• Go to a botanical garden (Pumpkin)
  • Go to Dave and Buster's (Mr. Snarky)
  • Go to Legoland (Me)
  • Have an art competition, with [my sister] to judge (Petunia)
  • Paint our own ceramics at the paint-your-own ceramics place in Liberty Station (Pumpkin)
  • Go on a hike up a mountain (Mr. Snarky)
  • Take a bike ride along the river (Me)
  • Bonus: Art, Cuddles, and Doughnuts Day (It is our own holiday that the kids just invented. They saw a TV show in which the characters tried to invent a holiday... and this was their idea.)
As you can see, there are some favorites that were repeated onto this year's list. I put Legoland on the list because my kids are approaching the age where they won't enjoy it as much and I want to get at least one more visit in. We may be able to time it during a promotion where we can get two visits for the price of one, and then we'll go twice. I can always convince Mr. Snarky to go to Legoland. The only downside is that he usually buys himself a big set when we go.

So, here's to us having fun in 2017. Maybe this is the year we'll get through the list!

Friday, January 13, 2017

Weekend Reading: The Tired of the Rain Edition

It has been a rainy week here in San Diego, which is good from the standpoint of ending our drought and bad from the standpoint of screwing up my exercise routine. The ground was too wet and the sky to foreboding for me to try for a rollerblade today. I went for a short run in my neighborhood instead. That is a poor substitute. Meanwhile, my run on Wednesday was preempted by rain, and I ended up doing one of the 10 minute workouts on an old exercise DVD I have instead. Also a poor substitute.

Like all San Diegans, I am so spoiled by our usually beautiful weather and I am done with this rain.

Anyway, on to the links.

There's a GoodReads giveaway for Caresaway, which you should enter if you want to try to win a paperback version of my latest release.

Margaret Redlich, the author of Don't Call It Bollywood, wants to send you a Valentine's Day card.

Here's a short write up of an idea I've heard about before: students living in nursing homes to provide companionship in exchange for free or reduced rent.

In less civilized news... Our President Elect had a news conference and it was horrible. This was the best reaction: This Is Why You Don't Kiss the Ring.

A former spy weighs in on the infamous dossier and the Trump-Russia mess.

Josh Marshall attempts to parse what is happening. I've mostly given up trying to figure it out, and am just trying to respond to things in face value, and press for what I think is right and fight against what I think is wrong. And I'm hoping that it all works out.

Wesley Lowery found the letter Coretta Scott King wrote opposing Jeff Sessions' appointment to a Federal judgeship back in 1986.

An analysis of the evidence for the opinion that Comey cost Clinton the election. When there is an investigation into this mess, I sure hope we find out why Comey acted the way he did. I cannot understand it. Was it just partisanship? Incompetence? Fear of the hyperpartisan congresspeople calling for Clinton's head? Something more sinister?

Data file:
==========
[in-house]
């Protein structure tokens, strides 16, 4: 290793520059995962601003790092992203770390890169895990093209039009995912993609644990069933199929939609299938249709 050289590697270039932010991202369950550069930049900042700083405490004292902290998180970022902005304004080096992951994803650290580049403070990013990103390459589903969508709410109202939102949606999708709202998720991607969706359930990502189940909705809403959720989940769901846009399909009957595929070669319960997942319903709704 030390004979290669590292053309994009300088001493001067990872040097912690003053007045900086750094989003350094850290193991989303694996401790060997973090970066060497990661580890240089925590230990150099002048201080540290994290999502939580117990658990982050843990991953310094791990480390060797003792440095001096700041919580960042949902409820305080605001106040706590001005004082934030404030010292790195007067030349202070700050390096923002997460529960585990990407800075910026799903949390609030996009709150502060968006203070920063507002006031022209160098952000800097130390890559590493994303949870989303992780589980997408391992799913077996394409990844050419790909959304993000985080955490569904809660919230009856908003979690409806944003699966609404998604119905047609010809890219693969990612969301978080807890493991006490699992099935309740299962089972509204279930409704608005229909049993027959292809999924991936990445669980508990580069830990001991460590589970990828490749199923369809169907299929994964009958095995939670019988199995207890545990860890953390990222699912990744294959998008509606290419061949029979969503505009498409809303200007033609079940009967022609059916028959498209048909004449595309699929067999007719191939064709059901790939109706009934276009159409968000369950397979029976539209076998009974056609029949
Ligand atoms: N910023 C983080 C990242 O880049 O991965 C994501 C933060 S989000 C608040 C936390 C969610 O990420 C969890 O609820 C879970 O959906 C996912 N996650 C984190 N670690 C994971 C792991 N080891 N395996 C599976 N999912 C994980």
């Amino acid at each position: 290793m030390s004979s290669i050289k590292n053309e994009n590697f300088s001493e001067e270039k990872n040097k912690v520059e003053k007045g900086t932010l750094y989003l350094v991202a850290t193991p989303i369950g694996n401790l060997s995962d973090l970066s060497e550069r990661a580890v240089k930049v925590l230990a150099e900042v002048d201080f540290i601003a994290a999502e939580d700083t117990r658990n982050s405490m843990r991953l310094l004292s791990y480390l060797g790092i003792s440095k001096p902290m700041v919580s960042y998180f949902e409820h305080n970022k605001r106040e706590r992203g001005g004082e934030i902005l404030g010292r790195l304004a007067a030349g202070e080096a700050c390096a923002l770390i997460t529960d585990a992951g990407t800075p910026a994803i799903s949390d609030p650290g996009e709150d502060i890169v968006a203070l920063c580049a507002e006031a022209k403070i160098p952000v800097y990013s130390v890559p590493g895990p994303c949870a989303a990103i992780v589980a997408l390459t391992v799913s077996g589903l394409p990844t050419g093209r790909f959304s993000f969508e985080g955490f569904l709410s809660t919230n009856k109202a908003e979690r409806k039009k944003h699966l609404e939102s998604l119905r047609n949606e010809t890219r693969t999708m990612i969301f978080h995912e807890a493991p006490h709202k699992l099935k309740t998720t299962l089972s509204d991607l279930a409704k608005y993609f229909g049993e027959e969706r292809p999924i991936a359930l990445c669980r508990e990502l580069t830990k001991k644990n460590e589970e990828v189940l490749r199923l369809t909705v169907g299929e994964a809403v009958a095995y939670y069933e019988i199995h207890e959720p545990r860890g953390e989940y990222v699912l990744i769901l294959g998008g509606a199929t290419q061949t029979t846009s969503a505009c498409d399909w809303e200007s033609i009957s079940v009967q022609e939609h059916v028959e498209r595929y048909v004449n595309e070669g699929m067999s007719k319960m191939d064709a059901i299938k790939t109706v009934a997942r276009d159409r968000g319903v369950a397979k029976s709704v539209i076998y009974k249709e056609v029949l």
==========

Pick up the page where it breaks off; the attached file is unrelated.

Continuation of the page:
David Perry on the end of the Obama era.

The Bush sisters wrote a really nice letter to the Obama sisters.

Ann Friedman on why we should march. I am leaning towards going to my local Women's March. I am not the marching type, but extraordinary times call for extraordinary measures, and all that.

A sobering report on the coming post-antibiotic age and how to avoid it.

A sobering report on the opioid crisis and why it is going to get worse.

To put this next link in context, a story:

I had a bit of a meltdown on Wednesday over food. One of the chores that falls to me is planning and cooking our weekday meals. This is a thankless task because my kids are super picky (and my bad karma/genes are to blame) and my husband generally adds hot sauce to anything I cook, which he swears isn't a commentary on my cooking but sure as hell feels like one. But someone has to feed us, and despite frequent attempts to transfer at least some of this task to Mr. Snarky, it still falls to me, for reasons that I rationally know are good and irrationally still hate.

Add to this mess the fact that I'm constantly trying to expand my kids' food horizons by cooking things they might consent to try and might even like. My last notable success on this front was the miraculous pretzel chicken, but that one was so miraculous that I continue to try. One of the food-related sore points in the division of labor at Chez Cloud is that Mr. Snarky does not continue to try and basically just makes plain pasta for the kids whenever it is his turn to cook (i.e., Saturday and Sunday).

This week, I'd picked a nice Parmesan risotto to try on the kids. They like Parmesan. Risotto is creamy and yummy. It seemed like a good thing to try. I found a crock pot recipe and figured I could get it started on Wednesday afternoon, since I work from home on Wednesdays. So, come Wednesday at 2:30, I took a break from work and went into the kitchen. I chopped and sauteed the onions that would probably have made the dish unacceptable to my kids but that I refused to leave out. So I chopped those onions really small.

I got the crock pot ready. And then I reached into the cupboard for the arborio rice I distinctly remember purchasing on Sunday, and it was not there. I tore the kitchen apart. Nope. I called Mr. Snarky, who had helped put the groceries away and he was no help.

And then I lost it. I emailed Mr. Snarky and said I was on strike. I would not be making dinner that night. I did not care what we ate. I would eat cold cereal before I cooked us anything. I was DONE.